Study: “Education, Work and Motherhood: Interrelated Life-Cycle Choices Examined in the United States, Peru and South Africa”
PI: Byker, Tanya
Affiliation: University of Michigan
Funding Partner: IIE
Data Source(s): DHS, Survey of Income and Program Participation, stakeholder interviews, GPS data
Method(s): Event study methodology;
Geographic Location: United States, Peru, South Africa
This research examines the impact of fertility on women’s employment outcomes, especially the effect of fertility timing on labor-force attachment. It analyzes the effects of paid parental leave on birth-related interruptions in women’s labor force participation in the United States, by using monthly data on labor-force participation. The research measures labor force interruptions for women who give birth in states that implement paid parental leave laws–California and New Jersey–to interruptions for women who give birth in states that do not.and finds that paid leave laws may induce women to work more, and by reducing brief exits, enable low-skill women to choose participation patterns around birth that more closely resemble those of more educated women. The work specifically finds that paid leave mandates have little impact on exits that last longer than six months but substantially decrease the occurrence of exits lasting less than six months. This increased attachment to employers may impact accumulated experience and long-term earnings growth.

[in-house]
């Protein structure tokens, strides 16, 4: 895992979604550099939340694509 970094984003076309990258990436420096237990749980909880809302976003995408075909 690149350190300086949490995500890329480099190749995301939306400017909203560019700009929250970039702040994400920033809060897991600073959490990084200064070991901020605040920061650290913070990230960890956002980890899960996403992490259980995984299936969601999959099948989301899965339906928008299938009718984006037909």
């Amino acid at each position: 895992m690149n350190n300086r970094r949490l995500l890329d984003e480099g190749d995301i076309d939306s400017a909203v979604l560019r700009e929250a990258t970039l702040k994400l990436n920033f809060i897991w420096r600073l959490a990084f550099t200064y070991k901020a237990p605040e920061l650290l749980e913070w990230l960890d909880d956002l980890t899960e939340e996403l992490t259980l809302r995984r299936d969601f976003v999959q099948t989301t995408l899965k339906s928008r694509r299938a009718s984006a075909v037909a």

The research also investigates the fertility and well-being effects of an aggressive family planning policy in Peru in the 1990s. While female sterilization was an official element of the program, anecdotal evidence suggests that health workers were given large sterilization quotas and reportedly used bribes, coercion, and even force to meet them. Details of the program were not public, however, the Peruvian Demographic and Health Surveys (DHS) provide evidence of a large increase in sterilizations during the suspected program window. Using a rich set of controls from DHS, the research finds that the aggressive family planning program enacted by President Fujimori in the mid-1990s had a substantial impact on fertility, but small or insignificant impacts on other household outcomes, including mother’s employment, child health, and education.
In addition, this project examines the impact the National Adolescent Friendly Clinic Initiative (NAFCI) had on teen pregnancy in South Africa by eliminating physical and social barriers to reproductive health services. Based on interviews with stakeholders, GPS data that geo-linked women to clinic locations, and information on loveLife facilities, the research looks at the geographic and timing variation of the NAFCI rollout and the separate impact of education and clinic access. The results indicate that living near a NAFCI clinic as an adolescent significantly reduced the likelihood of having a first birth by age 18, and that an education component alone had a smaller and less significant impact on teen pregnancy than the clinical component.
Byker, Tanya. (2014). Impact of a Youth-Targeted Reproductive Health Initiative in South Africa. University of Michigan.
Byker, Tanya. (2014). The Role of Paid Parental Leave in Reducing Women’s Career Interruptions: Evidence from Paid Leave Laws in California and New Jersey. University of Michigan.
Byker, Tanya, and Italo A. Gutierrez. 2012. “Fertility and Family Well-being Effects of an Aggressive Family Planning Policy in Peru in the 1990s.” PSC Research Report No. 12-765. July 2012.
Gutierrez, Itaro A. & Byker, Tanya. (2012). Fertility and Family Well-being Effects of an Aggressive Family Planning Policy in Peru in the 1990s (Population Studies Center Research Reports, 12-765).